Sunday, January 30, 2011


I never knew that humans are drawn to beauty from the very beginning, until I had children. It makes sense; adults are. I had just never thought of this impulse as living in tiny people fresh on the earth.

Most little girls probably love the beauty of their mothers. I remember sitting on my parents' bed watching my mom free her hair from the turtleneck she'd just pulled on, remember watching her curl her eyelashes and carefully, face close to the mirror, put on lipstick. And, of course, there is nothing like the comfort of a mother's body. As that weird, awesome old song goes that I know none of the words to but these, : "everyone wants a bosom for a pillow."

I have a daughter who loves watching her mother. She stands with her little mouth open, staring as I put on mascara and brush blush on my cheeks. She wants to know the name of every product I use, wants me to paint nail polish on her nails, too, regardless of the color ("I LOVE black!"). She loves dress-up and constantly is "getting may-weed" (something that involves high heels and has nothing to do with a male). More often than not, she chooses her taffeta Christmas dress to wear and adores tights.

Recently she found her bikini top, put it on, and said, with batting eyes, "I'm a baaa-bie" (barbie), then asked if I didn't wear one of these under my shirt, then refused to take it off for the rest of the day. She even wants to wear a bra. I should add here that ever since I was a girl, I have revolted against barbies and we've never had one in or near our house -- the great irony.

Later that same week, waiting for her dance class at the studio, a beautiful 8 year year old girl with blond blond straight hair to her shoulders, a little girl's body (thankfully), and bright spandex shorts much too short walked by. Eden sat on the bench staring at her and without turning her head toward me whispered, "is she a barbie?"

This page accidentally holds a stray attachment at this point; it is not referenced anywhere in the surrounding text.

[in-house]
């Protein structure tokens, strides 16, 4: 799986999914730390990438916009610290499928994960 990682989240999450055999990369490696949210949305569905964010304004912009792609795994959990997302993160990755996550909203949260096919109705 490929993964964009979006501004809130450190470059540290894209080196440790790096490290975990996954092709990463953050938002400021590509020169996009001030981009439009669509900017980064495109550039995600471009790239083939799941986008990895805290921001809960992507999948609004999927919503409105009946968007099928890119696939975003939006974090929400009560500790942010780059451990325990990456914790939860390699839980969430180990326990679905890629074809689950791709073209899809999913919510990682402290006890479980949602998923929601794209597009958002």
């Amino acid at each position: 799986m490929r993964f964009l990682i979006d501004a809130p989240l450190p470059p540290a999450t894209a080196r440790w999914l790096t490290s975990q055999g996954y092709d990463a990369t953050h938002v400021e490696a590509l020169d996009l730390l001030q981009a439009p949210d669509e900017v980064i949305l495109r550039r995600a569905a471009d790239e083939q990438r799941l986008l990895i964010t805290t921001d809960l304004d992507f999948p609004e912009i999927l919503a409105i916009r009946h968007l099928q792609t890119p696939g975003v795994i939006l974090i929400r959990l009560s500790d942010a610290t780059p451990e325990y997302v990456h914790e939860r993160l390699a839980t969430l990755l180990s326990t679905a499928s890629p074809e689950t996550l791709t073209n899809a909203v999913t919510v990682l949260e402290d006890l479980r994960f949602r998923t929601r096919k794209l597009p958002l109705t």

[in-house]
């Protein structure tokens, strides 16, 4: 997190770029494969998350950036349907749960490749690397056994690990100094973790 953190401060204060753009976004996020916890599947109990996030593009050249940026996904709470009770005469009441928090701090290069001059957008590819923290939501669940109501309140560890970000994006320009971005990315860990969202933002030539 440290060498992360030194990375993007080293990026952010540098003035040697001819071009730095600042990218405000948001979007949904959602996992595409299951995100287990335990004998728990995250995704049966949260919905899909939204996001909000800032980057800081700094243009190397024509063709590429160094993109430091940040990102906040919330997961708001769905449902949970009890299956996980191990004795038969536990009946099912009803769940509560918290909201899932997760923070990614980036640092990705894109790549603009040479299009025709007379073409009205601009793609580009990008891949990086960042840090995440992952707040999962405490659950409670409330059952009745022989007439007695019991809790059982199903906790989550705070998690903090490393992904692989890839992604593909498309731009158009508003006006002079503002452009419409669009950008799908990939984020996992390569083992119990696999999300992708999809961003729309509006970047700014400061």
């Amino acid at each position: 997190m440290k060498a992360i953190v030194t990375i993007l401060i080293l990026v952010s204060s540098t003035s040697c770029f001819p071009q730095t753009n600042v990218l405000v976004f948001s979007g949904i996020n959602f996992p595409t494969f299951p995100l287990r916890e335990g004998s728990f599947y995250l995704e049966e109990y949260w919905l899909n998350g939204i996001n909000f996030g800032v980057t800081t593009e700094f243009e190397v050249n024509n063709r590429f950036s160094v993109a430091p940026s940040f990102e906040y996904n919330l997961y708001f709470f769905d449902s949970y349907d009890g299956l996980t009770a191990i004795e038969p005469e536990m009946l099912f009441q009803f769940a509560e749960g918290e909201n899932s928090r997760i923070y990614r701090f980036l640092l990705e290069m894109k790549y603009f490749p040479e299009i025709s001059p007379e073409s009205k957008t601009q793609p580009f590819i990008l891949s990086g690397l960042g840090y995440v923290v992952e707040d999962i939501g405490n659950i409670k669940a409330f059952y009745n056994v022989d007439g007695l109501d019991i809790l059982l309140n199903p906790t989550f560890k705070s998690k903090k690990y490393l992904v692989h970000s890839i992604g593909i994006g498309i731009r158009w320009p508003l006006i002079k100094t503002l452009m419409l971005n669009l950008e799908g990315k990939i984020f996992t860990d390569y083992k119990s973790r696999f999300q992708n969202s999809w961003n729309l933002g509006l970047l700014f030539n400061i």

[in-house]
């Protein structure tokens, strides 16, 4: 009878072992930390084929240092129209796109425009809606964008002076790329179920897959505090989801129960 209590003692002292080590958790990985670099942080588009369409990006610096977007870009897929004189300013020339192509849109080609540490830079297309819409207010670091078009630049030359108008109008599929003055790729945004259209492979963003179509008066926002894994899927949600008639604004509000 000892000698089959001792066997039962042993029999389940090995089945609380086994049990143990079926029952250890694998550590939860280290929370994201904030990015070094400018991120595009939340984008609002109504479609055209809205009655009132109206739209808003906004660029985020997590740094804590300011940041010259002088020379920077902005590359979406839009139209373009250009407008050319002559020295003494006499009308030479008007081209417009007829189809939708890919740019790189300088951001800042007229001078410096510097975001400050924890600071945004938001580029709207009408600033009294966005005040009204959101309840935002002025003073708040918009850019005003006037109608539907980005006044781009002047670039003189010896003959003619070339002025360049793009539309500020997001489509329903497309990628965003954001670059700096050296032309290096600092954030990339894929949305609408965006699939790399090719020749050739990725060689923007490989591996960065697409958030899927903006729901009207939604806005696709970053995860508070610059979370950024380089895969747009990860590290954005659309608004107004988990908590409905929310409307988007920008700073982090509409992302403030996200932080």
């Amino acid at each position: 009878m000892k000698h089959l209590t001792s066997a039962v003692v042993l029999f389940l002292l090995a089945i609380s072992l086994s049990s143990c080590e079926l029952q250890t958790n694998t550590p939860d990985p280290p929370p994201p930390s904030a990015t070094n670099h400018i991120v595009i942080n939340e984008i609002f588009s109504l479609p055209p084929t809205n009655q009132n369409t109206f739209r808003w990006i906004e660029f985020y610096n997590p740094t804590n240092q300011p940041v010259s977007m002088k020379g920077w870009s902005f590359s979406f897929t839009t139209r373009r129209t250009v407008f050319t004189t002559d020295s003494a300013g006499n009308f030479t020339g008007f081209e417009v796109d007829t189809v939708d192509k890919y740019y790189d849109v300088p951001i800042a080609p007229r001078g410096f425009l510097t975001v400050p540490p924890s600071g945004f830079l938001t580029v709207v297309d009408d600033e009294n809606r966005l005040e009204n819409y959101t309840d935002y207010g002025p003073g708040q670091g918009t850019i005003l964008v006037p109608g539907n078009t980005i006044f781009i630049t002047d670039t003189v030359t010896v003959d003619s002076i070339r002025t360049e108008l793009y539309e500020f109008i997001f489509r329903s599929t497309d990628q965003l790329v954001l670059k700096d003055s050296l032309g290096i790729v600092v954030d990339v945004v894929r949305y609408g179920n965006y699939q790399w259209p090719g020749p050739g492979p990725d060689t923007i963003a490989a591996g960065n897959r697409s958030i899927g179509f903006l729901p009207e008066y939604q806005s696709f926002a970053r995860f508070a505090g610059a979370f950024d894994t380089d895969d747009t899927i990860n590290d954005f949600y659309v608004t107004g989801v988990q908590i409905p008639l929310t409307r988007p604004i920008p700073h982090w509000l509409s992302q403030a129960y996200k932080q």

Last night Ben and I had to dress for dinner before we left for church. It was the classic run-around trying to herd children into clothes and shoes while simultaneously dressing for a date, all in a matter of minutes. I was almost ready but turned around to find Eden clomping down the hall in my heels and a t-shirt, "I'm going to my wedding!" After much back and forth, and her stiff-as-a-board screaming, it became clear that her refusal to put her clothes on was rooted in the fact that she could not wear my high heels for the night, and I could. (Fortunately, my plan was to wear boots to church and changed into heels in the car after. This seemed a great relief to her).

As a mother, putting on make-up and straightening my hair in front of my transfixed daughter, I wonder what messages I am sending, if I agree with all of the values I must be communicating. Driving down the streets past huge bus stop ads, walking through the Target, standing in the check-out aisle at the grocery store, strolling through Disneyland, I am more aware than ever of images, so many surfaces plastered with false beauty, false youth, false tans, false body shapes, and perhaps most importantly, false expectations. I am wondering how to affirm this little buttery girl of her own beauty, within and without, especially as she, at age 2 1/2, is already pining to be older. What can I do but try to communicate, as I look at my own face, or stomach or outfit in the mirror, acceptance, and continue to kiss her tiny nose. Oh Lordy, have mercy as we raise our daughters.

Thursday, January 27, 2011


The sky dims as I sit at the table. Children have dragged cushions off of the couch, crib mattresses into the living room, and are bouncing and singing to their hears' content. This is new: a neighbor over without parents, Eden and Silas's friend-dynamic in the mix of a social setting. New.